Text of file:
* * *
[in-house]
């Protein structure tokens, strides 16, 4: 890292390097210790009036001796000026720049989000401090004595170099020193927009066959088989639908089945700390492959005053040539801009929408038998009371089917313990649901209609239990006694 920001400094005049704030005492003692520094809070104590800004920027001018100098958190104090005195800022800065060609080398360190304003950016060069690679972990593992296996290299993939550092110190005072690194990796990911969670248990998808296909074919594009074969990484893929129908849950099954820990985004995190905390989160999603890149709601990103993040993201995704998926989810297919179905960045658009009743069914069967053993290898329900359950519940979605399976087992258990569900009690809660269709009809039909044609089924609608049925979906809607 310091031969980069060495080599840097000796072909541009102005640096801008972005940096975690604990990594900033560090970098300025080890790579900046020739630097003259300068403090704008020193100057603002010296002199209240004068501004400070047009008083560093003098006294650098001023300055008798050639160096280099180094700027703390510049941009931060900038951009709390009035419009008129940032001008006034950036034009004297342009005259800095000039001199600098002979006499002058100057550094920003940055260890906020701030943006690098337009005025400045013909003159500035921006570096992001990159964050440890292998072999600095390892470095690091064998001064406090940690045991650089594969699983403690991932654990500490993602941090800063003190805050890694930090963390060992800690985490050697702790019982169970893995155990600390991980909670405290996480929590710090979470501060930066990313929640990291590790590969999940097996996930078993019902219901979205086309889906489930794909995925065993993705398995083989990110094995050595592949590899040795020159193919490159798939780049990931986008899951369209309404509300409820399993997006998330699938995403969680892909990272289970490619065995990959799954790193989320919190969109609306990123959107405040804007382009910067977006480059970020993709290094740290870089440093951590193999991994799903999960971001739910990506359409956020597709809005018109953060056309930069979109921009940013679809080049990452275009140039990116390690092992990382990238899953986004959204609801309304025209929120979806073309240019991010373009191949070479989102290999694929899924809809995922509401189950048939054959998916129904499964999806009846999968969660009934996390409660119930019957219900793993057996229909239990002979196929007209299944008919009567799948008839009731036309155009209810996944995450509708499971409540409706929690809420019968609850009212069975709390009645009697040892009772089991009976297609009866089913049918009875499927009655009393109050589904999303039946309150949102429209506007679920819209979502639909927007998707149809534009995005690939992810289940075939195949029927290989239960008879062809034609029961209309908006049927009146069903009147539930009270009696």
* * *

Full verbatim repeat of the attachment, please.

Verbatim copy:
[in-house]
């Protein structure tokens, strides 16, 4: 890292390097210790009036001796000026720049989000401090004595170099020193927009066959088989639908089945700390492959005053040539801009929408038998009371089917313990649901209609239990006694 920001400094005049704030005492003692520094809070104590800004920027001018100098958190104090005195800022800065060609080398360190304003950016060069690679972990593992296996290299993939550092110190005072690194990796990911969670248990998808296909074919594009074969990484893929129908849950099954820990985004995190905390989160999603890149709601990103993040993201995704998926989810297919179905960045658009009743069914069967053993290898329900359950519940979605399976087992258990569900009690809660269709009809039909044609089924609608049925979906809607 310091031969980069060495080599840097000796072909541009102005640096801008972005940096975690604990990594900033560090970098300025080890790579900046020739630097003259300068403090704008020193100057603002010296002199209240004068501004400070047009008083560093003098006294650098001023300055008798050639160096280099180094700027703390510049941009931060900038951009709390009035419009008129940032001008006034950036034009004297342009005259800095000039001199600098002979006499002058100057550094920003940055260890906020701030943006690098337009005025400045013909003159500035921006570096992001990159964050440890292998072999600095390892470095690091064998001064406090940690045991650089594969699983403690991932654990500490993602941090800063003190805050890694930090963390060992800690985490050697702790019982169970893995155990600390991980909670405290996480929590710090979470501060930066990313929640990291590790590969999940097996996930078993019902219901979205086309889906489930794909995925065993993705398995083989990110094995050595592949590899040795020159193919490159798939780049990931986008899951369209309404509300409820399993997006998330699938995403969680892909990272289970490619065995990959799954790193989320919190969109609306990123959107405040804007382009910067977006480059970020993709290094740290870089440093951590193999991994799903999960971001739910990506359409956020597709809005018109953060056309930069979109921009940013679809080049990452275009140039990116390690092992990382990238899953986004959204609801309304025209929120979806073309240019991010373009191949070479989102290999694929899924809809995922509401189950048939054959998916129904499964999806009846999968969660009934996390409660119930019957219900793993057996229909239990002979196929007209299944008919009567799948008839009731036309155009209810996944995450509708499971409540409706929690809420019968609850009212069975709390009645009697040892009772089991009976297609009866089913049918009875499927009655009393109050589904999303039946309150949102429209506007679920819209979502639909927007998707149809534009995005690939992810289940075939195949029927290989239960008879062809034609029961209309908006049927009146069903009147539930009270009696």